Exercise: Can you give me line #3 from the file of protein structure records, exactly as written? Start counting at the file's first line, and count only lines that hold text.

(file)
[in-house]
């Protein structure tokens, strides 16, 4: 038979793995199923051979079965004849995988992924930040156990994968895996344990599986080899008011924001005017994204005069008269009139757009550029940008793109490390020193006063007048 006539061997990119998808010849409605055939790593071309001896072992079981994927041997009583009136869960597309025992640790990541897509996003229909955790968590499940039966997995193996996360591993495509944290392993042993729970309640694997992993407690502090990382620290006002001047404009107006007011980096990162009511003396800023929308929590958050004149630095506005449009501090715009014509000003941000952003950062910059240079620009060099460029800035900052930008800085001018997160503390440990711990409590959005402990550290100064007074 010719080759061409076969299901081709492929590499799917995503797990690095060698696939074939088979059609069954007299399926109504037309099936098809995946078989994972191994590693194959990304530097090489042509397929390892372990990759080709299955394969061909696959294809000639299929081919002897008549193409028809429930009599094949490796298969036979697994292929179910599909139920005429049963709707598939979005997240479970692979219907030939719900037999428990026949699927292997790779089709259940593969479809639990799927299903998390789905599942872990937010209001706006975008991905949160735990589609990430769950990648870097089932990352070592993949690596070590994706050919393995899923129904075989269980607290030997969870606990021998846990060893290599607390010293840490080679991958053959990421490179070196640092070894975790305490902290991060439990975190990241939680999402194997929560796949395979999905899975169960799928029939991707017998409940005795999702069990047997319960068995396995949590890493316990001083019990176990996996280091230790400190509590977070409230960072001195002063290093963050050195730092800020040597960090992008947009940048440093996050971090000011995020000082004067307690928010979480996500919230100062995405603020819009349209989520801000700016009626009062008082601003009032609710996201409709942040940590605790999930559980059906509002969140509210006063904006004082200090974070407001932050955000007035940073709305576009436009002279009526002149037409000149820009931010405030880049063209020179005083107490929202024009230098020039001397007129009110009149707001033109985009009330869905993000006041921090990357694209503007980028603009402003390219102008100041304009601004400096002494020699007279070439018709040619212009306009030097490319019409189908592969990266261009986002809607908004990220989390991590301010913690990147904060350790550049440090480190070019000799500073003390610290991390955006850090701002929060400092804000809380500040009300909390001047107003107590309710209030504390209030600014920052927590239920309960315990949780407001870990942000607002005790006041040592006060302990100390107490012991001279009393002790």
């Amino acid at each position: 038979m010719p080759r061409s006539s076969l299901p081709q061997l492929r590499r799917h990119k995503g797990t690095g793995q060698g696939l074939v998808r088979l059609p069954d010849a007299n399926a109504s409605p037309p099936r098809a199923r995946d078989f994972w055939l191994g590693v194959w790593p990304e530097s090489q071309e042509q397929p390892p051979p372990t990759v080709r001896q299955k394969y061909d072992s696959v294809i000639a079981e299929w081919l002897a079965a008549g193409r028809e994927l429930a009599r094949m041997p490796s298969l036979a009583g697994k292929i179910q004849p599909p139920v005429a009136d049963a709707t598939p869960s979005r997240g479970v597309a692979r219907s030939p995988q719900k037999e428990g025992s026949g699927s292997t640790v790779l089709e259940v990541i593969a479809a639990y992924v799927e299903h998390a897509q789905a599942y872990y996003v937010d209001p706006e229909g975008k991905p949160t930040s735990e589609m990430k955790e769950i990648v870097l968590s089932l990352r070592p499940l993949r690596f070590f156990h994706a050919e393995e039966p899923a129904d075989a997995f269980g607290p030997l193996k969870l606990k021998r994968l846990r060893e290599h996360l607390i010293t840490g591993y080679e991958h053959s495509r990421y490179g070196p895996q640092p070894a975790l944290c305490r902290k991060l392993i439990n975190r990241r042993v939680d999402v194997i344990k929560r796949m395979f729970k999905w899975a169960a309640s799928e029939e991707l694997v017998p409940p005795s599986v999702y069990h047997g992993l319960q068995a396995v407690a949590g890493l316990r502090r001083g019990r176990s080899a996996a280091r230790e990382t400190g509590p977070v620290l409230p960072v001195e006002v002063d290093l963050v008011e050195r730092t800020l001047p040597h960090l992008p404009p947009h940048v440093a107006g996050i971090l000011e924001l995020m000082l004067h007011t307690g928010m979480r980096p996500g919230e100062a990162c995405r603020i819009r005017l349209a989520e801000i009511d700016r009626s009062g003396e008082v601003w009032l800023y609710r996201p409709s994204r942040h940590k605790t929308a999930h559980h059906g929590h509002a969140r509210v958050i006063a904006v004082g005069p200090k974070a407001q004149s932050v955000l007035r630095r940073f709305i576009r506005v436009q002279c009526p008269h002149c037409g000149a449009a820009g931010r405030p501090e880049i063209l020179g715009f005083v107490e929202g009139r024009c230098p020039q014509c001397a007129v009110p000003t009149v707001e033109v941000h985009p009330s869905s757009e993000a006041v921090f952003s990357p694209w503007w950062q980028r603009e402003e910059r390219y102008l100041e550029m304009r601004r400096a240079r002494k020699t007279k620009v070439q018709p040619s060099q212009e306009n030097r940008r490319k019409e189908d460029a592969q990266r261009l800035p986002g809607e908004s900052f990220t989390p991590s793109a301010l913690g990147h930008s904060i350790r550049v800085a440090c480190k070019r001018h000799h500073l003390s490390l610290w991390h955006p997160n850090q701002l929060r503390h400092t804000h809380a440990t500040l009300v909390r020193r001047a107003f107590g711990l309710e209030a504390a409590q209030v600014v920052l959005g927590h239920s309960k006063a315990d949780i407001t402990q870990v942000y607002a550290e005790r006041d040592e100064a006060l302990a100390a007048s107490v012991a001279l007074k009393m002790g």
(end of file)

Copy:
């Amino acid at each position: 038979m010719p080759r061409s006539s076969l299901p081709q061997l492929r590499r799917h990119k995503g797990t690095g793995q060698g696939l074939v998808r088979l059609p069954d010849a007299n399926a109504s409605p037309p099936r098809a199923r995946d078989f994972w055939l191994g590693v194959w790593p990304e530097s090489q071309e042509q397929p390892p051979p372990t990759v080709r001896q299955k394969y061909d072992s696959v294809i000639a079981e299929w081919l002897a079965a008549g193409r028809e994927l429930a009599r094949m041997p490796s298969l036979a009583g697994k292929i179910q004849p599909p139920v005429a009136d049963a709707t598939p869960s979005r997240g479970v597309a692979r219907s030939p995988q719900k037999e428990g025992s026949g699927s292997t640790v790779l089709e259940v990541i593969a479809a639990y992924v799927e299903h998390a897509q789905a599942y872990y996003v937010d209001p706006e229909g975008k991905p949160t930040s735990e589609m990430k955790e769950i990648v870097l968590s089932l990352r070592p499940l993949r690596f070590f156990h994706a050919e393995e039966p899923a129904d075989a997995f269980g607290p030997l193996k969870l606990k021998r994968l846990r060893e290599h996360l607390i010293t840490g591993y080679e991958h053959s495509r990421y490179g070196p895996q640092p070894a975790l944290c305490r902290k991060l392993i439990n975190r990241r042993v939680d999402v194997i344990k929560r796949m395979f729970k999905w899975a169960a309640s799928e029939e991707l694997v017998p409940p005795s599986v999702y069990h047997g992993l319960q068995a396995v407690a949590g890493l316990r502090r001083g019990r176990s080899a996996a280091r230790e990382t400190g509590p977070v620290l409230p960072v001195e006002v002063d290093l963050v008011e050195r730092t800020l001047p040597h960090l992008p404009p947009h940048v440093a107006g996050i971090l000011e924001l995020m000082l004067h007011t307690g928010m979480r980096p996500g919230e100062a990162c995405r603020i819009r005017l349209a989520e801000i009511d700016r009626s009062g003396e008082v601003w009032l800023y609710r996201p409709s994204r942040h940590k605790t929308a999930h559980h059906g929590h509002a969140r509210v958050i006063a904006v004082g005069p200090k974070a407001q004149s932050v955000l007035r630095r940073f709305i576009r506005v436009q002279c009526p008269h002149c037409g000149a449009a820009g931010r405030p501090e880049i063209l020179g715009f005083v107490e929202g009139r024009c230098p020039q014509c001397a007129v009110p000003t009149v707001e033109v941000h985009p009330s869905s757009e993000a006041v921090f952003s990357p694209w503007w950062q980028r603009e402003e910059r390219y102008l100041e550029m304009r601004r400096a240079r002494k020699t007279k620009v070439q018709p040619s060099q212009e306009n030097r940008r490319k019409e189908d460029a592969q990266r261009l800035p986002g809607e908004s900052f990220t989390p991590s793109a301010l913690g990147h930008s904060i350790r550049v800085a440090c480190k070019r001018h000799h500073l003390s490390l610290w991390h955006p997160n850090q701002l929060r503390h400092t804000h809380a440990t500040l009300v909390r020193r001047a107003f107590g711990l309710e209030a504390a409590q209030v600014v920052l959005g927590h239920s309960k006063a315990d949780i407001t402990q870990v942000y607002a550290e005790r006041d040592e100064a006060l302990a100390a007048s107490v012991a001279l007074k009393m002790g």